Serbia and Montenegro formed a new Federal Republic of Yugoslavia as a successor state to old Yugoslavia, but the international community did not recognize its successor claim. Over the next three years, the war in Bosnia and Herzegovina claimed hundreds of thousands of lives and displaced millions from their homes, as Europe witnessed the most horrific fighting on its territory since the end of World War II.
In 1998–1999, violence erupted again in Kosovo, with the province’s majority Albanian population calling for independence from Serbia. A NATO bombing campaign and economic sanctions forced the Milosevic regime to accept a NATO-led international peace keeping force.
What was Yugoslavia before communism?
Kingdom of Yugoslavia – The country was formed in 1918 immediately after World War I as the Kingdom of Serbs, Croats and Slovenes by union of the State of Slovenes, Croats and Serbs and the Kingdom of Serbia, It was commonly referred to at the time as the ” Versailles state”. Later, the government renamed the country, leading to the first official use of Yugoslavia in 1929.
What do Czechs think of Russia?
Public opinion – A caricature of a Russian matryoshka doll as a symbol of communism in a museum in Prague While economic relations were good prior to the 2014 sanctions, and the Czech Republic is a common tourist destination for Russians, the Czech people themselves tend to be distrustful of Russia due to the Soviet invasion of 1968, and tend to hold a negative opinion of Russians as a legacy of Soviet-era conflicts.
How many Czechs died in WWII?
Deaths by Country
|Country||Military Deaths||Total Civilian and Military Deaths|
Was Poland behind the Iron Curtain?
Was Budapest behind the Iron Curtain?
Take a private full-day tour of sites in Budapest that memorialize Hungary’s time behind the Iron Curtain, and learn about life during that era. Visit the Citadella to learn about the siege of Budapest toward the end of World War II, which was the beginning of the story of the country’s occupation.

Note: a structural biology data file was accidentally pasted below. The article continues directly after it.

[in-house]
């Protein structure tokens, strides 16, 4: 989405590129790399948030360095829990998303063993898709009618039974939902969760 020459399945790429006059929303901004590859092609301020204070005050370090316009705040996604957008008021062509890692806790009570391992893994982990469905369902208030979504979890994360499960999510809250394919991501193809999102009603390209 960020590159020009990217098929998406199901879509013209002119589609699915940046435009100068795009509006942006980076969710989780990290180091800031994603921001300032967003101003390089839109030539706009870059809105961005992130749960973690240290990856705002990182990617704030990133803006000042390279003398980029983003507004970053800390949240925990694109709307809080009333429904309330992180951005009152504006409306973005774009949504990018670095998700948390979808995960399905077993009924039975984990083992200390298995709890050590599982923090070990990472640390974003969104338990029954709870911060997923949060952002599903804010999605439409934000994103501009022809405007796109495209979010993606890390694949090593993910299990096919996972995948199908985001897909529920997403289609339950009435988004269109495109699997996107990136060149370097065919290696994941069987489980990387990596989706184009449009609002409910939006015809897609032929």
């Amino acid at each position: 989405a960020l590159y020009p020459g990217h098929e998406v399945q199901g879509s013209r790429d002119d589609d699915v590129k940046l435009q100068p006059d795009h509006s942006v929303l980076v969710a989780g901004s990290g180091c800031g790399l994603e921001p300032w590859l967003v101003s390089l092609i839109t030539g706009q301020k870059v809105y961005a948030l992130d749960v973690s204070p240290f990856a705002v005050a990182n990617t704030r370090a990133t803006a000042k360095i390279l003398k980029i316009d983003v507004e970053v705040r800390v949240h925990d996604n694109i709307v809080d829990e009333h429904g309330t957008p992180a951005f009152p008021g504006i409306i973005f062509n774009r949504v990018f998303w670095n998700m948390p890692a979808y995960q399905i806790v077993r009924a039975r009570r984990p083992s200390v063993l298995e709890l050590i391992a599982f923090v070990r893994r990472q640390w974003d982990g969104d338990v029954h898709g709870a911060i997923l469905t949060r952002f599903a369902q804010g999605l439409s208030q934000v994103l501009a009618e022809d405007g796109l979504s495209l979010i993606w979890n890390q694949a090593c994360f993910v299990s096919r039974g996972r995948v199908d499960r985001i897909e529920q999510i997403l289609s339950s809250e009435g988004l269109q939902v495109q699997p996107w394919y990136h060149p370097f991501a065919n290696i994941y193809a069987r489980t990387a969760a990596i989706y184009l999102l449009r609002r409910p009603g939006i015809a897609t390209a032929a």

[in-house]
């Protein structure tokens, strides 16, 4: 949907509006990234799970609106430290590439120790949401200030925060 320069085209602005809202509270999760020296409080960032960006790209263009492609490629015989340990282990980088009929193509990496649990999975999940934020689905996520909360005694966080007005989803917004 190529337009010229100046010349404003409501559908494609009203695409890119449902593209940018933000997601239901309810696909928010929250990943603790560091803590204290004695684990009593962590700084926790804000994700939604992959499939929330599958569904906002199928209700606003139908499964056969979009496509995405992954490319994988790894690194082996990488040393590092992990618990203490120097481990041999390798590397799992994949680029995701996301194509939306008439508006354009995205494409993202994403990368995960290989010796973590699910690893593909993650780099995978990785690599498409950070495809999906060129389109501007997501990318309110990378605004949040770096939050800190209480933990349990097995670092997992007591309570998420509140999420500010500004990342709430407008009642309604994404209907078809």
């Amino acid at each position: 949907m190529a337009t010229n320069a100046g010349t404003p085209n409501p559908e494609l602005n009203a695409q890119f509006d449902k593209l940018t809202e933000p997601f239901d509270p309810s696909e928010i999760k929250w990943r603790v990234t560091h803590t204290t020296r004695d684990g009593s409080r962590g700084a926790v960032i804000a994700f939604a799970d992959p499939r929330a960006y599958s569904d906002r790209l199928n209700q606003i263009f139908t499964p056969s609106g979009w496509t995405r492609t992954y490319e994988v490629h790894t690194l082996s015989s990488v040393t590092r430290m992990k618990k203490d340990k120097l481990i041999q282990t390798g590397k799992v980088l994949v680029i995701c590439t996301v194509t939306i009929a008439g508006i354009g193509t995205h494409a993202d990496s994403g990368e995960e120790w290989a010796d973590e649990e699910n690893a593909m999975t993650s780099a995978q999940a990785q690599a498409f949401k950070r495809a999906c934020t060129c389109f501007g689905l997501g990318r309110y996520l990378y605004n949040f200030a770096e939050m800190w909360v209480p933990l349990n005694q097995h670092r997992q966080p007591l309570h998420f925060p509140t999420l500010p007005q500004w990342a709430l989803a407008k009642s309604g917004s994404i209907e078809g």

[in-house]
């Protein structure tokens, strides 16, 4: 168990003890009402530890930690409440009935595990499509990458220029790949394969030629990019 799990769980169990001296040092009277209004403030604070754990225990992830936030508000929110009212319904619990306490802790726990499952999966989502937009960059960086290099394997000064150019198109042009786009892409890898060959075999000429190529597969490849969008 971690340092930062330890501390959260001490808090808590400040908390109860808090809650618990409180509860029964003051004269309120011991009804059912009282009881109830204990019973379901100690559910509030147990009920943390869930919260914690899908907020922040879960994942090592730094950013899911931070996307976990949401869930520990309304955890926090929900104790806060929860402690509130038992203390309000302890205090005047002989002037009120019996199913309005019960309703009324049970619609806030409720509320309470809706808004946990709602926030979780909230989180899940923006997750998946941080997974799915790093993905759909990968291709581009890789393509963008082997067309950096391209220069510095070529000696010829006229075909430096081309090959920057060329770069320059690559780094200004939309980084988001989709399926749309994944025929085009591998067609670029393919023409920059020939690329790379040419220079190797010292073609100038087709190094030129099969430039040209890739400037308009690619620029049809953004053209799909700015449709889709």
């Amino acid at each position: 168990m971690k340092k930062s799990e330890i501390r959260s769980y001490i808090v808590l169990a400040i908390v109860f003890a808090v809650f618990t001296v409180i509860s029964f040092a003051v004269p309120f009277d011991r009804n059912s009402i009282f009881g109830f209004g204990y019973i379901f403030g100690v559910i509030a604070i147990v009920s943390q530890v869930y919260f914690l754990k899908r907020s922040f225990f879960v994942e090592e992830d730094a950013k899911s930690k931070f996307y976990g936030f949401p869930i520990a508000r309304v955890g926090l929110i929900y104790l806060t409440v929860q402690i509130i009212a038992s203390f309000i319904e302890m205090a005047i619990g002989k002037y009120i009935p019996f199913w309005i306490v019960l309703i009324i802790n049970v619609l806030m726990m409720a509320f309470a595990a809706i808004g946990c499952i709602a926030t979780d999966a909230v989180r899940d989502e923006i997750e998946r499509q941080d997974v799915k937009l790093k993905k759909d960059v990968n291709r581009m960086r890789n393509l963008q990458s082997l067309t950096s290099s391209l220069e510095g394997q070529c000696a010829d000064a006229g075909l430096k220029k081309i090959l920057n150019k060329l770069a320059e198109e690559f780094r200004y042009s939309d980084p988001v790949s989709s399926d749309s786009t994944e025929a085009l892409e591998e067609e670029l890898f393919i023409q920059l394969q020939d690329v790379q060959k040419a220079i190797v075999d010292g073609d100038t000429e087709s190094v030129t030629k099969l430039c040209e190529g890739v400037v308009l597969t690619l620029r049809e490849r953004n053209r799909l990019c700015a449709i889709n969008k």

Was Austria behind the Iron Curtain?
Eastern Bloc – While the Iron Curtain remained in place, much of Eastern Europe and parts of Central Europe (except West Germany, Liechtenstein, Switzerland, and Austria ) found themselves under the hegemony of the Soviet Union, The Soviet Union annexed:
as Soviet Socialist Republics within the Union of Soviet Socialist Republics, Germany effectively gave Moscow a free hand in much of these territories in the Molotov–Ribbentrop Pact of 1939, signed before Germany invaded the Soviet Union in 1941. Other Soviet-annexed territories included:
- Eastern Poland (incorporated into the Ukrainian and Byelorussian SSRs ),
- Part of eastern Finland (became part of the Karelo-Finnish SSR )
- Northern Romania (part of which became the Moldavian SSR ).
- Kaliningrad Oblast, the northern half of East Prussia, taken in 1945.
- Part of eastern Czechoslovakia ( Carpathian Ruthenia, incorporated into the Ukrainian SSR).
Between 1945 and 1949 the Soviets converted the following areas into satellite states :
- The German Democratic Republic
- The People’s Republic of Bulgaria
- The People’s Republic of Poland
- The Hungarian People’s Republic
- The Czechoslovak Socialist Republic
- The People’s Republic of Romania
- The People’s Republic of Albania (which re-aligned itself in the 1950s and early 1960s away from the Soviet Union towards the People’s Republic of China (PRC) and split from the PRC towards a strongly isolationist worldview in the late 1970s)
Soviet-installed governments ruled the Eastern Bloc countries, with the exception of the Socialist Federal Republic of Yugoslavia, which changed its orientation away from the Soviet Union in the late 1940s to a progressively independent worldview, The majority of European states to the east of the Iron Curtain developed their own international economic and military alliances, such as Comecon and the Warsaw Pact,
When did Poland stop being communist?
1970s and 1980s – In 1970, Gomułka’s government had decided to adopt massive increases in the prices of basic goods, including food. The resulting widespread violent protests in December that same year resulted in a number of deaths. They also forced another major change in the government, as Gomułka was replaced by Edward Gierek as the new First Secretary.
Gierek’s plan for recovery was centered on massive borrowing, mainly from the United States and West Germany, to re-equip and modernize Polish industry, and to import consumer goods to give the workers some incentive to work. While it boosted the Polish economy, and is still remembered as the “Golden Age” of socialist Poland, it left the country vulnerable to global economic fluctuations and western undermining, and the repercussions in the form of massive debt is still felt in Poland even today.